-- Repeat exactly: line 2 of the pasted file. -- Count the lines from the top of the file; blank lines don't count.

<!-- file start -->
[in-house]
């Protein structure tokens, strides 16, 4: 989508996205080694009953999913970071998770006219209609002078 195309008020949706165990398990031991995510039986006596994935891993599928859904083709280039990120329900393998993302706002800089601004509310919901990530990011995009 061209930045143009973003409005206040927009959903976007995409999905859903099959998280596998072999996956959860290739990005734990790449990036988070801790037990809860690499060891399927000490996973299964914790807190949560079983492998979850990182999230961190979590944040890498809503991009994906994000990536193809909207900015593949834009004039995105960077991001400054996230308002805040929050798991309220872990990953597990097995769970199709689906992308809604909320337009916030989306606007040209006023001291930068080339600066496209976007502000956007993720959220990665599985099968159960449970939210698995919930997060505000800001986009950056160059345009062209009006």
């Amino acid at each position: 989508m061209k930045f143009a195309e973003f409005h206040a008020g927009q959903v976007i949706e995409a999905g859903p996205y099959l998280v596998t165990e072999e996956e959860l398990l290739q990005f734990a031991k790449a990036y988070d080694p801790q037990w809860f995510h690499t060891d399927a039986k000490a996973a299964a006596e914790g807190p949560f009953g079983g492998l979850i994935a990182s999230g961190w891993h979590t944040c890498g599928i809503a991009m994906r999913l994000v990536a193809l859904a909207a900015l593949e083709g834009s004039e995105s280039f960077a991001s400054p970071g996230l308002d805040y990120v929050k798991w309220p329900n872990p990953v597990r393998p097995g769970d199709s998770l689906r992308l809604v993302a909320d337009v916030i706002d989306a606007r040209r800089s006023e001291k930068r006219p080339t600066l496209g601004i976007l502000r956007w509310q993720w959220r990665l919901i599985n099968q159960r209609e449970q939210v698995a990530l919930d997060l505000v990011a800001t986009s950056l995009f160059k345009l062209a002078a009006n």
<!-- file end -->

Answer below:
């Protein structure tokens, strides 16, 4: 989508996205080694009953999913970071998770006219209609002078 195309008020949706165990398990031991995510039986006596994935891993599928859904083709280039990120329900393998993302706002800089601004509310919901990530990011995009 061209930045143009973003409005206040927009959903976007995409999905859903099959998280596998072999996956959860290739990005734990790449990036988070801790037990809860690499060891399927000490996973299964914790807190949560079983492998979850990182999230961190979590944040890498809503991009994906994000990536193809909207900015593949834009004039995105960077991001400054996230308002805040929050798991309220872990990953597990097995769970199709689906992308809604909320337009916030989306606007040209006023001291930068080339600066496209976007502000956007993720959220990665599985099968159960449970939210698995919930997060505000800001986009950056160059345009062209009006």